Dark times reign in Westeros, and chaos has gripped the land from Winterfell to King's Landing and beyond. We, the people of Westeros, see only the grimmest of hopes for a peaceful resolution, especially after the (spoiler alert) destruction of the Great Sept in King's Landing, as well as the bloodshed outside of Winterfell in battle between Jon Snow's beleaguered forces and Ramsay Bolton's troops. 

Despite the infighting and with the forthcoming appearance of Daenerys Targaryen on Westeros' shores, with her dragons and armies, a threat unlike any other looms North of the Wall, in the form of thousands of White Walkers. 
These White Walkers answer to no human lord and present a threat to the entire kingdom. 
Therefore, as we would for any enterprise or team that is faced with a challenge (even one so insurmountable as a horde of undead ice demons), we have taken it upon ourselves to humbly (and, given some of the violence that has reigned over the kingdom at your hands, with no small degree of a plea for mercy) put forth recommendations for the key members of Westeros' ruling families, so that they may work in greater unity and with enhanced success as a team. 
To that end, we have put together a Teamwork Tool discussion, complete with Culture Profiles, for, in no particular order and betraying no preferences, Daenerys Targaryen, Jon Snow, Tyrion Lannister, Sansa Stark and Cersei Lannister.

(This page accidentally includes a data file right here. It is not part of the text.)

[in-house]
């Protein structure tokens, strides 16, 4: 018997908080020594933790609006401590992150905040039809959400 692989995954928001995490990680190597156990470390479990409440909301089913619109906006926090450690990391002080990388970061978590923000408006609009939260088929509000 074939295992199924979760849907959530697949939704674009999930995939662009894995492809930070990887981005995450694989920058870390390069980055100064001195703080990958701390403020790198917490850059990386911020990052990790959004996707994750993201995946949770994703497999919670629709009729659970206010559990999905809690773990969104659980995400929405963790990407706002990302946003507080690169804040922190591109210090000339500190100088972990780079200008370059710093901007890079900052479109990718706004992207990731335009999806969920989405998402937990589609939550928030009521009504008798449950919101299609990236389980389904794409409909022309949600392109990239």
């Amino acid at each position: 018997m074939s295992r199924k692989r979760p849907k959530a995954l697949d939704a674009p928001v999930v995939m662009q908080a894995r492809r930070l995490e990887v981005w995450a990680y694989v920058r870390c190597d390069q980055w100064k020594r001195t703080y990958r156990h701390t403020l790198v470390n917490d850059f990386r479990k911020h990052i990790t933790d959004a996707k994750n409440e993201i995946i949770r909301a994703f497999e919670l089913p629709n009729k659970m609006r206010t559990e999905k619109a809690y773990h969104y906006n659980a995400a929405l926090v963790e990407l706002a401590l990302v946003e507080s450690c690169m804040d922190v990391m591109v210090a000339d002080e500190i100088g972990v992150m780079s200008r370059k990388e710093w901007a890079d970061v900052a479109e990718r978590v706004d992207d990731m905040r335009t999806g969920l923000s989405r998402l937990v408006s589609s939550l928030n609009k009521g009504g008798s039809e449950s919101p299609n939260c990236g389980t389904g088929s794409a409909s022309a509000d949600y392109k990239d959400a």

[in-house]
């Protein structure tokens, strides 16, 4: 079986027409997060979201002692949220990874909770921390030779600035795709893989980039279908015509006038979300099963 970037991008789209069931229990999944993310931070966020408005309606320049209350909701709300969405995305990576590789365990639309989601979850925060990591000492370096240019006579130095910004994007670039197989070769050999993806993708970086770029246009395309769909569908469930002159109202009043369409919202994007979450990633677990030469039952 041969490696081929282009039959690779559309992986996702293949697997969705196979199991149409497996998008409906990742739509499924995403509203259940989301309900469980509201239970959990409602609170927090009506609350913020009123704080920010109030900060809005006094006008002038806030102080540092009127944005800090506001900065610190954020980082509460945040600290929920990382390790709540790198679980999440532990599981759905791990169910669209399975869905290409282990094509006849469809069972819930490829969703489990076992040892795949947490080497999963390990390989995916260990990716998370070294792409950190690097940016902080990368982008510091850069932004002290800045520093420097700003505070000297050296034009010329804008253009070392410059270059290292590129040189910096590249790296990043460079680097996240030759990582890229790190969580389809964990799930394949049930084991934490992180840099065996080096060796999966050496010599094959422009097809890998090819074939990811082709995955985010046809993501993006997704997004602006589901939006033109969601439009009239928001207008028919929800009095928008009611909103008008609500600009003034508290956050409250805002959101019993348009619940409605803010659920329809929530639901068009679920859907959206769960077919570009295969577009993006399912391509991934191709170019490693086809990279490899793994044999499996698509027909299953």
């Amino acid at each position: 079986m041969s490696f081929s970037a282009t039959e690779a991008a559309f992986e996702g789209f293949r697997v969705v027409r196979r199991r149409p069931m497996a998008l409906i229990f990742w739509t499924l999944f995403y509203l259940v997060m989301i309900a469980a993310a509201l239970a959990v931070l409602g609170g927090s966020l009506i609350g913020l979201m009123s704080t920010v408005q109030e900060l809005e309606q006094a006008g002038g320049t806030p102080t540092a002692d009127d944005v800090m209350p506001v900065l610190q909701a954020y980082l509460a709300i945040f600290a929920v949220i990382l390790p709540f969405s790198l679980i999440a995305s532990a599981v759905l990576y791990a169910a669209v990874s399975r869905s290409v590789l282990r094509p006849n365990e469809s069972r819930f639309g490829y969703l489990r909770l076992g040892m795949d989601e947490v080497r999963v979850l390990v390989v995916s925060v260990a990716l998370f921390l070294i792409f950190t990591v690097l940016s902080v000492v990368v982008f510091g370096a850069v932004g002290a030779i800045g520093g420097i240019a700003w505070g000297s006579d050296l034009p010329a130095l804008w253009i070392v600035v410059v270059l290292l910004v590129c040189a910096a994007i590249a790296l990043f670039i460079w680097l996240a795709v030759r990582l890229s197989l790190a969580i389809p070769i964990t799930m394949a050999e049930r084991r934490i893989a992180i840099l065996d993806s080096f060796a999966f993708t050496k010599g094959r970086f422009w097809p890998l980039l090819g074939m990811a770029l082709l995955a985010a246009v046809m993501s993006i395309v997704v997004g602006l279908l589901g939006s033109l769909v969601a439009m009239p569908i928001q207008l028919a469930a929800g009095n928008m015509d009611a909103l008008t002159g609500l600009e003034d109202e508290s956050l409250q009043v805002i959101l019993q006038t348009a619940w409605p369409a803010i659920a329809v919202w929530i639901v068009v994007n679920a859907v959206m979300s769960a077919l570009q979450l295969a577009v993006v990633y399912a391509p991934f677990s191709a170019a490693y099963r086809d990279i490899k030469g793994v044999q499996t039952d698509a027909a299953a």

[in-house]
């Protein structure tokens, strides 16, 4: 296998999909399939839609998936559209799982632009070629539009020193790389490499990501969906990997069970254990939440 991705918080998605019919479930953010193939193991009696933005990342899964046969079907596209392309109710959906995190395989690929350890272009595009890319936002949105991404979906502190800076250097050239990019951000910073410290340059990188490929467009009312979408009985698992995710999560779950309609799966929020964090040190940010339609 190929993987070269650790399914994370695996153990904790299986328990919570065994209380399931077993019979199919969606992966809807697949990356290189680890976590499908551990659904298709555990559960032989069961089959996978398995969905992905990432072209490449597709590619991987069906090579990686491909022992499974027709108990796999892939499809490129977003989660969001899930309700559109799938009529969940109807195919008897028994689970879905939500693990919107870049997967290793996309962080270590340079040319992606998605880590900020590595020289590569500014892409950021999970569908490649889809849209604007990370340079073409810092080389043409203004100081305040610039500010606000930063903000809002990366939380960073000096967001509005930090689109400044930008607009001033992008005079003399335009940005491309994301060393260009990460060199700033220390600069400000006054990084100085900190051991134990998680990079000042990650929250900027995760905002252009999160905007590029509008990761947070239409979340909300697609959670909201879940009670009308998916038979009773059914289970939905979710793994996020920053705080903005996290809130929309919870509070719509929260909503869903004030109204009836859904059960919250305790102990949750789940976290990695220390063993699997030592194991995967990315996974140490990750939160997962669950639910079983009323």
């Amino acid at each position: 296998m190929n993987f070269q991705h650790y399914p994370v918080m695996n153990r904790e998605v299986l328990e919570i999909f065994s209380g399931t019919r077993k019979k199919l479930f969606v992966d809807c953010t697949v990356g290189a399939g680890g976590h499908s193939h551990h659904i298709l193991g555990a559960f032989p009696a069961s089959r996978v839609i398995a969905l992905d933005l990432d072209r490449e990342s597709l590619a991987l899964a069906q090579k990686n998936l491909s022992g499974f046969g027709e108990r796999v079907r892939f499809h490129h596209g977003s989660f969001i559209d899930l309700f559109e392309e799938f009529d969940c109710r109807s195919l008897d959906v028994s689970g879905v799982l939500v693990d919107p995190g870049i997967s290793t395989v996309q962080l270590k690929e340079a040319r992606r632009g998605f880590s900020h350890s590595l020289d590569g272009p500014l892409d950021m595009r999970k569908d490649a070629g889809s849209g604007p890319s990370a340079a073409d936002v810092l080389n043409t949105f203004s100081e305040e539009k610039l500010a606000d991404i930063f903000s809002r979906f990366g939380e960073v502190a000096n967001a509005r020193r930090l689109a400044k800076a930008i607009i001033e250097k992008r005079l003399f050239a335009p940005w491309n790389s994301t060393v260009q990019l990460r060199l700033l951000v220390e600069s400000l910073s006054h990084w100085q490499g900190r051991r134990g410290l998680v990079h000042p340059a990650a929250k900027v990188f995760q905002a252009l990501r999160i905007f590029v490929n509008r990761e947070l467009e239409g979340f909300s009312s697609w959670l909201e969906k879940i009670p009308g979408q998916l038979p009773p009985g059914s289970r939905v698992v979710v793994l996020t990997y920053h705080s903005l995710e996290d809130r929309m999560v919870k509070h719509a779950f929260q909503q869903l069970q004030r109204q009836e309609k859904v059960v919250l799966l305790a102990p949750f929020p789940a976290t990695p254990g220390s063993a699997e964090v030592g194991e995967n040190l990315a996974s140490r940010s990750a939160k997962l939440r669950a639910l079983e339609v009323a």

The eight dimensions of culture, as defined by RW-3 CultureWizard's Culture Calculator, are Hierarchy, Communication, Control, Time, Relationships, Group, Motivation and Formality. Though we will not show every aspect of each member's culture profile, we will highlight a few, particularly though which we believe are causing difficulties for these five individuals to come together and work as one against the threat.
The first dimension we will consider is that of Hierarchy. Some of you fair lords and ladies are hierarchical by nature, whereas others among you are egalitarian. Cersei Lannister, for instance, who, by virtue of being a Lannister, seemingly bows to no one and instead expects others to show her respect due to her position, is someone who is very hierarchical by nature. As Queen Mother of Westeros, she shows traits that clearly demonstrate her lack of desire to let others lead or show initiative, as well as her penchant for centralizing authority.
Daenerys Targaryen, however, demonstrates highly egalitarian tendencies. We see this when she frequently asks for the advice of her councilors and even in her actions to free slaves. Throughout her campaign in the east, she has not used the power vested in her by the dragons as a reason to demand respect from anyone, opting instead to prove her valor through deeds. 
It would do Daenerys well to acknowledge that with the challenges at hand, there are some structures in Westeros that simply won't yield to meritocracies, not least of them the Iron Throne. Cersei, for her part, would do well to let go of the firm grip that she has on King's Landing and accept some assistance (and initiative) from her otherwise cowed underlings.